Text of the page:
Growing up as a cradle Presbyterian and a preacher’s kid, Presbyterianism was my sociocultural world. When my father got angry with me or my sister, he would often preface his remarks with the exasperated endearment, “Child of the covenant!”
Many conservatives think advocating for unborn life is a continuation of the civil rights movement. Many liberals believe they’re carrying on the legacy of the civil rights movement in the struggle for LGBT equality. These two issues have been the hot-button issues of the culture wars for several decades now. It seems to me that we are now getting a sense of how those wars are playing out.
Yesterday flags stood at half mast to mark the 150th anniversary of the death of Abraham Lincoln. It was, to borrow the man’s own phrase, altogether fitting and proper that we should do this in recognition of our greatest president and his tragic end.
From Ava DuVernay’s award-winning film to President Obama’s speech at the Edmund Pettus Bridge, America has remembered Selma this year. We have honored grass-roots leaders, acknowledged the sacrifices of civil rights workers and celebrated the great achievement of the Voting Rights Act. At the same time, we have recalled the hatred and fear of white supremacy in 1960s Alabama. But we may not have looked closely enough at this ugly history.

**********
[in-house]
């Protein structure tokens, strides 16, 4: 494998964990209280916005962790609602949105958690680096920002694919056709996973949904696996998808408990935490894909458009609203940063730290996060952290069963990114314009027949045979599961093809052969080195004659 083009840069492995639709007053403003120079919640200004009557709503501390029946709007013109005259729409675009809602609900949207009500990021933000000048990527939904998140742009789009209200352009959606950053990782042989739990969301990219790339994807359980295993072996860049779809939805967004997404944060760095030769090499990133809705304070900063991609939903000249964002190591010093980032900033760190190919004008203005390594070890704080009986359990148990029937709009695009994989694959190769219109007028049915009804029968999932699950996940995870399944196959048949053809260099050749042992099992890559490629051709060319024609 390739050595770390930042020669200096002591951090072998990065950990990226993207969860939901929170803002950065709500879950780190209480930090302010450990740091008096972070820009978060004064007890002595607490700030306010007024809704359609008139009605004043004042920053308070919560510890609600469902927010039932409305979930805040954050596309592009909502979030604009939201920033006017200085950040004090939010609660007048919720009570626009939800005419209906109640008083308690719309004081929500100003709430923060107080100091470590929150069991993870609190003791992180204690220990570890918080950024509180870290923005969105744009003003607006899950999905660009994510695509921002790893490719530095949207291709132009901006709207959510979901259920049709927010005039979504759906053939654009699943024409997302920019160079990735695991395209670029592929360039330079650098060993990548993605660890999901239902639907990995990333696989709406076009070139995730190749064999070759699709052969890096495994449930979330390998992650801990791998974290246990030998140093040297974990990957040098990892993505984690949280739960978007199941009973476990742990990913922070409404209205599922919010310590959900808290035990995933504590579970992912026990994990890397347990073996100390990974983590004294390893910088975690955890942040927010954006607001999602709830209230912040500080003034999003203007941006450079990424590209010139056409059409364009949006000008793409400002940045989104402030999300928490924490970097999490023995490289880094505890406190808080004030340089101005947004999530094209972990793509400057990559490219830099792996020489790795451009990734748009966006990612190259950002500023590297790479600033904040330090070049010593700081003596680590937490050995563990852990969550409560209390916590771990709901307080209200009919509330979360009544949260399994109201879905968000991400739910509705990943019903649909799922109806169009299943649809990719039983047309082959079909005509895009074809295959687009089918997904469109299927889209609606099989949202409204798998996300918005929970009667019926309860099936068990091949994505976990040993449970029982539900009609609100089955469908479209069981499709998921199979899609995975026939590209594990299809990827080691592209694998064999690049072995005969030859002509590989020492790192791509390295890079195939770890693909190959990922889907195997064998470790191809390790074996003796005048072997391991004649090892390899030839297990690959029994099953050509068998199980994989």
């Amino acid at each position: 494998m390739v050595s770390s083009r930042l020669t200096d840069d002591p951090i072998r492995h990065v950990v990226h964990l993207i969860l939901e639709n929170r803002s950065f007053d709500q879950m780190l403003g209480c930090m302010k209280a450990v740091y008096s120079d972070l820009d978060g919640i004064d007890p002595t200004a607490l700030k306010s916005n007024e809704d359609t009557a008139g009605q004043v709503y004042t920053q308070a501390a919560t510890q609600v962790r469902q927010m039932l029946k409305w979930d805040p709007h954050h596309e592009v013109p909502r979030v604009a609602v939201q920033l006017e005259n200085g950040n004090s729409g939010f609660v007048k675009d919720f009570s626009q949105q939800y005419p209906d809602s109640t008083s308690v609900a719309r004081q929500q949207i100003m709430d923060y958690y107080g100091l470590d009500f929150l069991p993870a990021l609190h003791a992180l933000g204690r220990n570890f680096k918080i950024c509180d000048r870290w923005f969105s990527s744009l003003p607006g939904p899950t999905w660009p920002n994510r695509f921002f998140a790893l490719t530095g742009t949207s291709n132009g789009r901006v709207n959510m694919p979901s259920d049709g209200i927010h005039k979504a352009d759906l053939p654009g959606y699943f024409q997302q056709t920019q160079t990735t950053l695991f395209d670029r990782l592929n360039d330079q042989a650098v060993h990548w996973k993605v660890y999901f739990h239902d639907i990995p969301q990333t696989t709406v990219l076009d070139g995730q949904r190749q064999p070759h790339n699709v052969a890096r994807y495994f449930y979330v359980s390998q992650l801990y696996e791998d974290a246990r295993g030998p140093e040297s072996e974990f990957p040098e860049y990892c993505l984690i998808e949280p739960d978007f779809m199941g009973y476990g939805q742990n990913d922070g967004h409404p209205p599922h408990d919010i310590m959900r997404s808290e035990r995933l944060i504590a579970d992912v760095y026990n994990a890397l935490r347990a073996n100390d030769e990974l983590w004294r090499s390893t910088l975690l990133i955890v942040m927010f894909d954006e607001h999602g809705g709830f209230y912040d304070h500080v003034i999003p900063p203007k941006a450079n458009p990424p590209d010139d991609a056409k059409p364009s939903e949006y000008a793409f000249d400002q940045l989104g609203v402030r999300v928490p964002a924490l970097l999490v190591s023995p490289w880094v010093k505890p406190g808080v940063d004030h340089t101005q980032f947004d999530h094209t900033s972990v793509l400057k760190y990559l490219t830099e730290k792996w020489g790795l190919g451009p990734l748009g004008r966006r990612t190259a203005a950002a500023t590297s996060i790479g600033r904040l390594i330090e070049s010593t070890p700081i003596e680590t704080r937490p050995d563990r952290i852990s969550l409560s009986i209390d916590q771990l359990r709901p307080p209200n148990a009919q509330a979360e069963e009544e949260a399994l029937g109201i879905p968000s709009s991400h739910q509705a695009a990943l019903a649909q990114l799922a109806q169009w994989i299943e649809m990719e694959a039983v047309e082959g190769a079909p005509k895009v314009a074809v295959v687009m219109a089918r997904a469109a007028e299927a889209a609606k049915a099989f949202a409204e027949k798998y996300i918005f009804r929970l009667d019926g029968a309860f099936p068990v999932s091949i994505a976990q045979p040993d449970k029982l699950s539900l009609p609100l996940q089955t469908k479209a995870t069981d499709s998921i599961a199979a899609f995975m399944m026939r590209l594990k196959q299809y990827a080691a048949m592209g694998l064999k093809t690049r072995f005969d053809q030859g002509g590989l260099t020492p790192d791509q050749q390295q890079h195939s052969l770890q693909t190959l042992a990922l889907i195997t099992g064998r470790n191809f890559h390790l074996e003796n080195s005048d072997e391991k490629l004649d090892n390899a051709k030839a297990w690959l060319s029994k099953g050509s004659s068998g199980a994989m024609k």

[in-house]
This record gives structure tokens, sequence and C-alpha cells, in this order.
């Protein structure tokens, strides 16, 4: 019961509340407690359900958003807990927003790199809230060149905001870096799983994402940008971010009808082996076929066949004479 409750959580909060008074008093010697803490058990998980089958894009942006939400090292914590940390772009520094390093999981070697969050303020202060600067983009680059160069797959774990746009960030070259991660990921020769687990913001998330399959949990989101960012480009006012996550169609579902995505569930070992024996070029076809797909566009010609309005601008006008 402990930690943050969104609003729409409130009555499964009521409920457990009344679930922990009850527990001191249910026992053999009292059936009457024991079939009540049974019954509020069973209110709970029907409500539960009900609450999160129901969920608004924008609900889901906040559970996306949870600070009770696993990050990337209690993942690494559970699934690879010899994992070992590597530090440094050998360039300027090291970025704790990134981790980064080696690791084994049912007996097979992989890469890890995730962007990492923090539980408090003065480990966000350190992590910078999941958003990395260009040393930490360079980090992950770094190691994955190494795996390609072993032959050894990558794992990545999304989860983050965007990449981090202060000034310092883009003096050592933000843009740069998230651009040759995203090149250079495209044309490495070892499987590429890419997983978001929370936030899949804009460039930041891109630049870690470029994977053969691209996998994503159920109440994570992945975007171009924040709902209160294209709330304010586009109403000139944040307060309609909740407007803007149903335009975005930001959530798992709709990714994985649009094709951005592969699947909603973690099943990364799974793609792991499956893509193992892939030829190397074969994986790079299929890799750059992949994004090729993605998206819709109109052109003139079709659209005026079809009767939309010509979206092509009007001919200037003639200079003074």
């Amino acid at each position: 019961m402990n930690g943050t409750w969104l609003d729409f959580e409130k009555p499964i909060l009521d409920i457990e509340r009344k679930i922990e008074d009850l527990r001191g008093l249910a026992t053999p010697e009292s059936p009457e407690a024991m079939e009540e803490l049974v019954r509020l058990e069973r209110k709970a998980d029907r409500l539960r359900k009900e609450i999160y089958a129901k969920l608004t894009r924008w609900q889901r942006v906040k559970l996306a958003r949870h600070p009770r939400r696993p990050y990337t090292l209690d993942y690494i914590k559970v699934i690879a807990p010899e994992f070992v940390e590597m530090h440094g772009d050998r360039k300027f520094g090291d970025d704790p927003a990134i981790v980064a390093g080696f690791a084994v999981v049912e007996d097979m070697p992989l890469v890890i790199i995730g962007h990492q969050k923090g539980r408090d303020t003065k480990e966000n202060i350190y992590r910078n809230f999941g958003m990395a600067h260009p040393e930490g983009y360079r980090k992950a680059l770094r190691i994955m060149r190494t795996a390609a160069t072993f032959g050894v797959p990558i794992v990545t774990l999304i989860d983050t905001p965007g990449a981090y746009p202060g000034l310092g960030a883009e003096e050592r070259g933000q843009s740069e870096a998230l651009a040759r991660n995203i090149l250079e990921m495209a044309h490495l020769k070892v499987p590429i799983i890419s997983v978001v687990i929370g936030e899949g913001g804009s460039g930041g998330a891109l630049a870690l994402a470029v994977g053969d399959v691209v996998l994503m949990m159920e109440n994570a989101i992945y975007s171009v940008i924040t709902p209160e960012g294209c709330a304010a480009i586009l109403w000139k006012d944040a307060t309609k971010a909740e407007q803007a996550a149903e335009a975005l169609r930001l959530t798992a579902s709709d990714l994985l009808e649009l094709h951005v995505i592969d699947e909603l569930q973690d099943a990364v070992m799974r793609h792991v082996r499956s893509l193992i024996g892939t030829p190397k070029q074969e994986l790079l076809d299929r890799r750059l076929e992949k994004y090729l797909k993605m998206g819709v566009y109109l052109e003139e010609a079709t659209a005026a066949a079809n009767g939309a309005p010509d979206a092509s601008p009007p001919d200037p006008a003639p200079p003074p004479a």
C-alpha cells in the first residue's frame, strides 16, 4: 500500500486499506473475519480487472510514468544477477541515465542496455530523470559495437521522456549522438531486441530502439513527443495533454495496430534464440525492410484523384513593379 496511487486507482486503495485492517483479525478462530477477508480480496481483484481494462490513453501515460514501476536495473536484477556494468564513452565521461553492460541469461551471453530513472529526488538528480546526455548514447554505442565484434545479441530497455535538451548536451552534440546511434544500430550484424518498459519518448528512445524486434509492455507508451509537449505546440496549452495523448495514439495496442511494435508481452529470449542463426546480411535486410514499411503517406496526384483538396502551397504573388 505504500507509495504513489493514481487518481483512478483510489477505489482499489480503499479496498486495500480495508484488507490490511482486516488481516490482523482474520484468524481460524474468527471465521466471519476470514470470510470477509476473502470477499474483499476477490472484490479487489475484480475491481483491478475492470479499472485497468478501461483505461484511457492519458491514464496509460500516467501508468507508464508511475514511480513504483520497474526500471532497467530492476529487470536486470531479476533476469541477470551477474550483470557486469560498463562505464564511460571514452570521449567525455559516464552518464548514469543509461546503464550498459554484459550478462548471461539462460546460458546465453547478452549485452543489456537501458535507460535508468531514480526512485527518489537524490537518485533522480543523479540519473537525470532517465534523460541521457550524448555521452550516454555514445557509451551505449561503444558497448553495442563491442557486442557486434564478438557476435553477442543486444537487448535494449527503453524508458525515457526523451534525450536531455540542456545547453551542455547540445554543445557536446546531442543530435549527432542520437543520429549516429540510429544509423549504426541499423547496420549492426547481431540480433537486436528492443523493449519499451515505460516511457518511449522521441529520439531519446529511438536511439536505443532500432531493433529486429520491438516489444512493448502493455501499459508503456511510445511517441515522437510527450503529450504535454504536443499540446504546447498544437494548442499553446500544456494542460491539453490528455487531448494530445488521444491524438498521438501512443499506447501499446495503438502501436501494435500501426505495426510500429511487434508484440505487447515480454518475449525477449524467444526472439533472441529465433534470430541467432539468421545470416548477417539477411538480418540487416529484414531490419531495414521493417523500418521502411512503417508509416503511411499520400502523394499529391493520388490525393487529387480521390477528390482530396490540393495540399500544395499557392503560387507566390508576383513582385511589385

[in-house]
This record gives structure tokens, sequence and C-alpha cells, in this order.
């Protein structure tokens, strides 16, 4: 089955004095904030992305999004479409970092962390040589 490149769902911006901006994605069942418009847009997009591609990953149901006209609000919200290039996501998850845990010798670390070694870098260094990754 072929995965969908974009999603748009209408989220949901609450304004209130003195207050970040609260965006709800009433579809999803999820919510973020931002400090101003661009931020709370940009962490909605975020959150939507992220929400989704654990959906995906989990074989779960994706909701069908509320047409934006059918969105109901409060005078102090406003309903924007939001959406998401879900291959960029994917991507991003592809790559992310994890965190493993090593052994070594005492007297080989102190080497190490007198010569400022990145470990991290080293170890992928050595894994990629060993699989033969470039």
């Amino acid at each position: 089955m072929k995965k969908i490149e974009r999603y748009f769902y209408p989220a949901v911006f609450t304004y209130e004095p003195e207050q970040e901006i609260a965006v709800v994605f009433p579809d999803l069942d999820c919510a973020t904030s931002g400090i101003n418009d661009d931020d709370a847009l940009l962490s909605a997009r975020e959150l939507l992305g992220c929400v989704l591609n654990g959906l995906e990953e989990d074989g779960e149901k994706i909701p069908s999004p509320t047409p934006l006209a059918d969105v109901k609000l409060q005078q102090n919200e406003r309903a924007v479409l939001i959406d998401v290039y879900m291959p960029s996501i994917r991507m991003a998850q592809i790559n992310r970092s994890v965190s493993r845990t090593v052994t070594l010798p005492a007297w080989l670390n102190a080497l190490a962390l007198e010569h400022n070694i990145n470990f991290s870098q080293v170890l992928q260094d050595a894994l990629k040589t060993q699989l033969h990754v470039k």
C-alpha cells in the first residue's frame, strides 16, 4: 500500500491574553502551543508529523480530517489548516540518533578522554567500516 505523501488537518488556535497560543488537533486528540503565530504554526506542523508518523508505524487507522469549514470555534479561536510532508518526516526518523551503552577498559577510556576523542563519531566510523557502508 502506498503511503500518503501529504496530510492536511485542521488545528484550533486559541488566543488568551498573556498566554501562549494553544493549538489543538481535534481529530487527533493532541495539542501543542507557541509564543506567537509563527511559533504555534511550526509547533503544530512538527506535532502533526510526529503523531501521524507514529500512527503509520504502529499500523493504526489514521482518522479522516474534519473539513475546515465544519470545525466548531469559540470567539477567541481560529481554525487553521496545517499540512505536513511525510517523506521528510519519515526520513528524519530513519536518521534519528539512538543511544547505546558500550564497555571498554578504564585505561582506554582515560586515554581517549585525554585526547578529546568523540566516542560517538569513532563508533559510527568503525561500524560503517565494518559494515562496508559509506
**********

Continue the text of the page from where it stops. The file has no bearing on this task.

Their voices were passionate and sometimes poignant: we want a safe space where we can speak openly, listen as non-judgmentally as possible, and hold each other accountable. We want to make room for questions without feeling the need to give answers. We want to share our gifts—from baking to yoga. And we don’t want what we’re doing to be called a meeting! Such were the comments of several young women professionals who gathered for a group I hosted and facilitated.
It was put forward by a conservative Christian pastor who says that “Faithful American Christians are increasingly under attack across the country by the gay lobby.” And it’s a proposal for Christian-owned small businesses who don’t want to serve people like me: gay people, especially ones who are out, loud, and proud.
The feet and legs of the homeless men we serve at the Bowery Mission in New York are a testimony to the pain they endure daily. Many of their legs are swollen because, like Jesus, they have nowhere to lay their head to rest.